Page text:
Health plans that limit drug converge may encourage consumers to obtain medicines illegally, according to pharmacy experts. Marv Shepherd, director of the Center for Pharmacoeconomic Studies at the University of Texas College of Pharmacy and others noted at the Partnership for Safe Medicines Interchange in October in Washington that an increase in narrow health plan formularies that carry only one or two drugs per class or category will boost purchases of substandard, counterfeit and diverted prescription medicines through illicit operators. Patients accustomed to treatment with a certain drug may seek out other sources of supply if a streamlined plan fails to provide coverage for that medicine, explained Bryan Liang, anesthesiologist and law professor at the University of California San Diego.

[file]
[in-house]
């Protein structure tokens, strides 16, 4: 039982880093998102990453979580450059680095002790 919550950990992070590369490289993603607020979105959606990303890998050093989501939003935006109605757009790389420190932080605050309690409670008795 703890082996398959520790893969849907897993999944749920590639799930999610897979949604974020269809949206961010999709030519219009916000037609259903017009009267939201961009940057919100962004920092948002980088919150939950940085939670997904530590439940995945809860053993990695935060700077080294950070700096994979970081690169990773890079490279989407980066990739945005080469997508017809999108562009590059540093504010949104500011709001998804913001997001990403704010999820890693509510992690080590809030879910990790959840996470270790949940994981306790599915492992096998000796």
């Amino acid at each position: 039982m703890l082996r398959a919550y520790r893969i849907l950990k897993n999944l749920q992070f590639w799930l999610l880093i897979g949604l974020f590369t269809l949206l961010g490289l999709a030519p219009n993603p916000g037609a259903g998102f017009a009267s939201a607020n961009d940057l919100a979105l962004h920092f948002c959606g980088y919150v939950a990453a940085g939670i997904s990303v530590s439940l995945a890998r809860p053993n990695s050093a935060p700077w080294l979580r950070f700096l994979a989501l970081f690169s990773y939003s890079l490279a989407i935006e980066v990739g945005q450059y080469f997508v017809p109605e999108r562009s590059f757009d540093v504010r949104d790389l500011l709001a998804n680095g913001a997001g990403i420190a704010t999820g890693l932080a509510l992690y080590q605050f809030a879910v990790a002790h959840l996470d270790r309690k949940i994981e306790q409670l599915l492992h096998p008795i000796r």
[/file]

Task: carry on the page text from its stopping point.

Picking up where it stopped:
Establishing a new Office of Product Quality in the Center for Drug Evaluation and Research (CDER) is a top priority for CDER director Janet Woodcock, and she plans to take charge of the operation personally when it is established next year. Her much-discussed reorganization effort is not just an exercise in moving around boxes, but aims to ensure the delivery of quality medications to patients, she explained at the Generic Pharmaceutical Association’s Fall Technical Conference in October.
Woodcock expects OPQ to become operational in 2014, and is moving forward with completion of a concept of operations for the new office, along with an organizational structure. But it is “not a done deal,” Woodcock observed at the ISPE annual meeting last month. She expects it will take at least six months for the new organization “to become real.”